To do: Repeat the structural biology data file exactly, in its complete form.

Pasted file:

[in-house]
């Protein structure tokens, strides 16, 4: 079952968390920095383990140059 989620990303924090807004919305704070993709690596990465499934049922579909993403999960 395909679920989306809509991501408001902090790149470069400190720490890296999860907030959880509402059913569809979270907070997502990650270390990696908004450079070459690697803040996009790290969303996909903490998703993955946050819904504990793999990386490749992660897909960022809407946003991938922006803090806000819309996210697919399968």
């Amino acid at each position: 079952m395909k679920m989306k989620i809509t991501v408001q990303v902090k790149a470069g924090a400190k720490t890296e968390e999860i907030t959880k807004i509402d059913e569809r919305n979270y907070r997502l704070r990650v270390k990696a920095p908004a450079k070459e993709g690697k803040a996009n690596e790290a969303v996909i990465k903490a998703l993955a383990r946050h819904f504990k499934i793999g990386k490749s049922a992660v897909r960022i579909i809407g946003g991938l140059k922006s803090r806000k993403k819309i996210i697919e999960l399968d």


[in-house]
């Protein structure tokens, strides 16, 4: 079952968390920095383990140059 989620990303924090807004919305704070993709690596990465499934049922579909993403999960 395909679920989306809509991501408001902090790149470069400190720490890296999860907030959880509402059913569809979270907070997502990650270390990696908004450079070459690697803040996009790290969303996909903490998703993955946050819904504990793999990386490749992660897909960022809407946003991938922006803090806000819309996210697919399968």
């Amino acid at each position: 079952m395909k679920m989306k989620i809509t991501v408001q990303v902090k790149a470069g924090a400190k720490t890296e968390e999860i907030t959880k807004i509402d059913e569809r919305n979270y907070r997502l704070r990650v270390k990696a920095p908004a450079k070459e993709g690697k803040a996009n690596e790290a969303v996909i990465k903490a998703l993955a383990r946050h819904f504990k499934i793999g990386k490749s049922a992660v897909r960022i579909i809407g946003g991938l140059k922006s803090r806000k993403k819309i996210i697919e999960l399968d």